Susan Elkin | 17 Aug 2020 10:24am
Think of a plausible reason why you might stage Henry V in a socially distanced environment and build it into your production
One of the actors messaged me after this show to say how much he’d liked seeing my smiling face in the audience for this show. Well, yes. I was utterly entranced for the entire ninety minutes. This is a play which I used to teach to A level students. I’ve seen it dozens of times and probably know it nearly as well as the cast do. This imaginative Covid-friendly interpretation, is as clever as it is witty and as moving as it is original.
Think of a plausible reason why you might stage Henry V in a socially distanced environment and build it into your production …
So: We’re in a school on a Saturday afternoon in the middle of the holidays, the coronavirus, notwithstanding. The group – two teachers and eight students – has come to the Roman Theatre to rehearse their play with social distancing and carefully labelled props. Much teenage joshing and then suddenly we’re off with Cassandra Hodges as authoritative Miss Nightingale, deliberately hamming up the opening Chorus to the ribald amusement of her students. What follows is a very sensitive, moving production whose text (skilfully abridged by Director Matthew Parker) omits very little. We even get the contentious killing of the French prisoners, the decision to execute Bardolph, the tension between Fluellen and Pistol and the deflating epilogue.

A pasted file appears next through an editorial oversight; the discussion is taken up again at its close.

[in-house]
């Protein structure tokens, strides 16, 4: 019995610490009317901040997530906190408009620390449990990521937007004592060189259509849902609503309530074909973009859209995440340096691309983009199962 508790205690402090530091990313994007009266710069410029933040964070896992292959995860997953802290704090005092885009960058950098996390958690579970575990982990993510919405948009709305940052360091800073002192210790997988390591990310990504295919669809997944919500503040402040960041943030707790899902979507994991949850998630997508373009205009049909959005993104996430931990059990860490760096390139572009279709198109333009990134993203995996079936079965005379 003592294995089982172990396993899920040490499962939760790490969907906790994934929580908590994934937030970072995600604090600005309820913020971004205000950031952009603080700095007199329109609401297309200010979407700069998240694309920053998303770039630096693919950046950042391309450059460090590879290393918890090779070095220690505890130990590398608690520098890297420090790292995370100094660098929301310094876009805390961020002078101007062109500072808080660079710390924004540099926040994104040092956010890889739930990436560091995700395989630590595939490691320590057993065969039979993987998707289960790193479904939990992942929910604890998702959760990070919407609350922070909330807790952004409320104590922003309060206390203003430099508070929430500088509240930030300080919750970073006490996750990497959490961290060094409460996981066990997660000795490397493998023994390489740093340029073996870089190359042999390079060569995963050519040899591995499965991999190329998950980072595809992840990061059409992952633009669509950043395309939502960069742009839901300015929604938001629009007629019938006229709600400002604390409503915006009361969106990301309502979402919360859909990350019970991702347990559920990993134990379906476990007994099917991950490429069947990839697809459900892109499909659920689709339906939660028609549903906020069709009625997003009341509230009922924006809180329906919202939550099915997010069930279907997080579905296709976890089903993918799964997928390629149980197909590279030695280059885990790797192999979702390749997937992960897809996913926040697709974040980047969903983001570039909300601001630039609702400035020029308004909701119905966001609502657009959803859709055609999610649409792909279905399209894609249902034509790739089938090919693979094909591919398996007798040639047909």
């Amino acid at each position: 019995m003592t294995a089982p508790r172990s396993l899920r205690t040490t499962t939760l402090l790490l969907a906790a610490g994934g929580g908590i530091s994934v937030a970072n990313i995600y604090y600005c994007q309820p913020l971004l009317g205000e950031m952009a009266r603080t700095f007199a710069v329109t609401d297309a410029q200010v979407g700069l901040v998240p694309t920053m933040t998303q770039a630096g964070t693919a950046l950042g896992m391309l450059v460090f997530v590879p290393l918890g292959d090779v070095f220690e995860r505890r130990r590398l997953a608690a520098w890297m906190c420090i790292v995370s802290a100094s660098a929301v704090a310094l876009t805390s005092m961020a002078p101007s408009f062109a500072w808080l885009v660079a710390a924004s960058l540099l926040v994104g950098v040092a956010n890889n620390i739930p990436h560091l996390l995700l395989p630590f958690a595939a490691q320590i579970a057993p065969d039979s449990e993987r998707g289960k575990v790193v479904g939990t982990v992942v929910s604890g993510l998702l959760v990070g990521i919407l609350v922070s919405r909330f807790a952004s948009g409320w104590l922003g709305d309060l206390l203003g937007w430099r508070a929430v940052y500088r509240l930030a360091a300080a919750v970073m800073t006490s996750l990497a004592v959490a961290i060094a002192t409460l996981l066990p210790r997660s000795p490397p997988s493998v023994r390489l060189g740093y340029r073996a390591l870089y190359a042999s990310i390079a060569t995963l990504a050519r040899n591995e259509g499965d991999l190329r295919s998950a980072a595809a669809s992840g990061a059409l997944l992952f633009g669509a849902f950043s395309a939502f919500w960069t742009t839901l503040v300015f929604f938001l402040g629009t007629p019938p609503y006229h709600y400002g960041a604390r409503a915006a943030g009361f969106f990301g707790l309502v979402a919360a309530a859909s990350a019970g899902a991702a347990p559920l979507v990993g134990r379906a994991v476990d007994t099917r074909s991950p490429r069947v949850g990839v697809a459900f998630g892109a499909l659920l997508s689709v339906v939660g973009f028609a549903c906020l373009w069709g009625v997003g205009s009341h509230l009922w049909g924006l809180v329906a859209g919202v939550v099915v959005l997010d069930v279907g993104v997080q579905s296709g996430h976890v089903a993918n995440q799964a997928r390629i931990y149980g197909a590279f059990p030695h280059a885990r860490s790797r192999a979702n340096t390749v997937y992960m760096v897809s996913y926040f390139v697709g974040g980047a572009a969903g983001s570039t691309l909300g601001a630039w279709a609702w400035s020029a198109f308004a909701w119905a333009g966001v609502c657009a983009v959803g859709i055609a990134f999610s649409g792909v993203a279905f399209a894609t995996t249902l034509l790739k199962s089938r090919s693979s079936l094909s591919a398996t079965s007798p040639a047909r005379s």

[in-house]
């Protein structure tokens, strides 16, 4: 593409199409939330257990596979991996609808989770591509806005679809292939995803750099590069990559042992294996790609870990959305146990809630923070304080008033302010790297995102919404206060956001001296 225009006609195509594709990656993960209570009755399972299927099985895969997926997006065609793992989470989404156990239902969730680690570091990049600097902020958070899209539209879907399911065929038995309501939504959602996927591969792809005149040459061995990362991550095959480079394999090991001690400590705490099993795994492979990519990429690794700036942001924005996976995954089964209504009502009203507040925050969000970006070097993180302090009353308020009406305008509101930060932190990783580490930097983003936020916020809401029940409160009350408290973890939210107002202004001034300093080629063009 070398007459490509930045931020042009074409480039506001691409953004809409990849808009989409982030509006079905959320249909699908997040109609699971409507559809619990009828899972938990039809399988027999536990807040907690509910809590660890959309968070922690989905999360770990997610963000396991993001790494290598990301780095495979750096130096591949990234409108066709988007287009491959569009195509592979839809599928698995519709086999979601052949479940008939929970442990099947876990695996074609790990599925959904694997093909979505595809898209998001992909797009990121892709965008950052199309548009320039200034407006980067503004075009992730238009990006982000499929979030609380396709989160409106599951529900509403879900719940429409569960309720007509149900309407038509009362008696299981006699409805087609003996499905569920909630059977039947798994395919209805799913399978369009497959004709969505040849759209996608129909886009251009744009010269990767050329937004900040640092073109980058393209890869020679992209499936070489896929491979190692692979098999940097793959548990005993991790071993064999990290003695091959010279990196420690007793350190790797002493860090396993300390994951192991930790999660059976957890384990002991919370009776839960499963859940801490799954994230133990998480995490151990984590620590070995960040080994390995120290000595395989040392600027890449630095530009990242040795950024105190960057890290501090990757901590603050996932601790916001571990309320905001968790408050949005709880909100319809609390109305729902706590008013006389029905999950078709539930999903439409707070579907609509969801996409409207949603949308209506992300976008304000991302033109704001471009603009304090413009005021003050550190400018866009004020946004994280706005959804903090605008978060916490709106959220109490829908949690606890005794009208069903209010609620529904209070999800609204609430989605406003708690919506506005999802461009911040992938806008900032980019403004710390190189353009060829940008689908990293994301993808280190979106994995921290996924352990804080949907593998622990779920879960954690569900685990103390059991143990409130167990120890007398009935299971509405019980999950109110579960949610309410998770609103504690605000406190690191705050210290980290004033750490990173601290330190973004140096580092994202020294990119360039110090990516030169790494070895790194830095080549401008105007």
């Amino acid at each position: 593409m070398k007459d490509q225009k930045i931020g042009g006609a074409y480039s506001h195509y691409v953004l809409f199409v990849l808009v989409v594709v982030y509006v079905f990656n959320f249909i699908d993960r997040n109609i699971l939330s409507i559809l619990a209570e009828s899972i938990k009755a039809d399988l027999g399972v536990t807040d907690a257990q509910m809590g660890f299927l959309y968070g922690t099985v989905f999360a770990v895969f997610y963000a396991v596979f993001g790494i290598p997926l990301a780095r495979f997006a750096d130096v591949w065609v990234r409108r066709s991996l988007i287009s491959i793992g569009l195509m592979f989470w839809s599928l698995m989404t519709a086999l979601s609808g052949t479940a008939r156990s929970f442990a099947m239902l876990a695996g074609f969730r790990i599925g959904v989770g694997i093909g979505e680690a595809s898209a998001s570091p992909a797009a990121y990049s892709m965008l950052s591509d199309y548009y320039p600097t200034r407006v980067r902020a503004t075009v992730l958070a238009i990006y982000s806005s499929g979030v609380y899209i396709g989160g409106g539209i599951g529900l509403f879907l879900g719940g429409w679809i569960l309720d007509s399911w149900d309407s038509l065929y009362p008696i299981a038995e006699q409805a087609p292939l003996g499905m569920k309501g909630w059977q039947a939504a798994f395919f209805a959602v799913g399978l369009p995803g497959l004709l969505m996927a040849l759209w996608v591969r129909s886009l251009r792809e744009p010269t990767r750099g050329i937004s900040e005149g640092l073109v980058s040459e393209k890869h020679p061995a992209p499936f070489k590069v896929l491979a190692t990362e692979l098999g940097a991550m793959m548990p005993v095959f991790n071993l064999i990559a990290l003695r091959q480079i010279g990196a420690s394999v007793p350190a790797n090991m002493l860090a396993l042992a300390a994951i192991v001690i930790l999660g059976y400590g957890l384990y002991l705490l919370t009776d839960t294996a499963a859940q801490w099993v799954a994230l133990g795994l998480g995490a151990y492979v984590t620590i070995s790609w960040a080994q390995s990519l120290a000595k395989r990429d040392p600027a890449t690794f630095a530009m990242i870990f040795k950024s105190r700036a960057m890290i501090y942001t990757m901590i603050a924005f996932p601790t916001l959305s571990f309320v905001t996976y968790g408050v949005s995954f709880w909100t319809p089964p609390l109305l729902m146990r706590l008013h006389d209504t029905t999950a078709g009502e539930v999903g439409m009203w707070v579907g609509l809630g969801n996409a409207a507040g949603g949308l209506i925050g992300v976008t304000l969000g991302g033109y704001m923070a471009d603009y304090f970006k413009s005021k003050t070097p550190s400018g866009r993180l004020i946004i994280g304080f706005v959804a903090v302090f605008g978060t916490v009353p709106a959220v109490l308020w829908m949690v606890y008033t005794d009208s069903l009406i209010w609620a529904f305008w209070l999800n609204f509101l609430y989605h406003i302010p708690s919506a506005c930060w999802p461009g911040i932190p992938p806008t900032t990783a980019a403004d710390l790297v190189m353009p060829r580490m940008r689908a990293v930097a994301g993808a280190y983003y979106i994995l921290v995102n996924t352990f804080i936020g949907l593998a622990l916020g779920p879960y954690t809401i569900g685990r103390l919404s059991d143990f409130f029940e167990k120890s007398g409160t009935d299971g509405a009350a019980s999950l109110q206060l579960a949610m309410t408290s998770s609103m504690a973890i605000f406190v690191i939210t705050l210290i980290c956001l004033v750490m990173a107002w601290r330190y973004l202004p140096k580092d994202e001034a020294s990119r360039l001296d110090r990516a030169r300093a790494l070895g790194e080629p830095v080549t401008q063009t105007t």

The cast is impressively strong and so adept at such slick doubling that you almost don’t notice who is playing what. Luke Adamson, for example, gives us a revoltingly effete, self-satisfied Dauphin, a suitably righteous Fluellen and a laughably scheming Ely. Rachel Fenwick is delightful as the put-upon, troubled Boy and she finds a charming combination of mischief, coyness and wisdom in Princess Katherine. There is much scrambling in and out of hats and jackets at the side of the stage – all worn over school uniform.
Mara Allen delights as Henry. She brings the right blend of imperiousness, self-doubt and bluster and really develops the character as the play moves forward. Her St Crispin speech moved me to tears, partly because it was poignantly understated. And she handles that tricky proposal scene – making the best of a marriage of convenience for both characters – adeptly. These students are reminded several times by their ‘teachers’ to distance and the kissing solution is fun.
There’s mood music too. Holst’s Jupiter and various numbers chosen by the students links scenes and gives them an opportunity to dance. Parker’s choreography is very compelling especially in the battle scene – with cricket bats and tennis rackets because teacher Mr Spencer (Edward Elwood) has been unable to get access to the weapons cupboard.
Warmest congratulations to everyone involved with this Henry V. It’s a tour de force.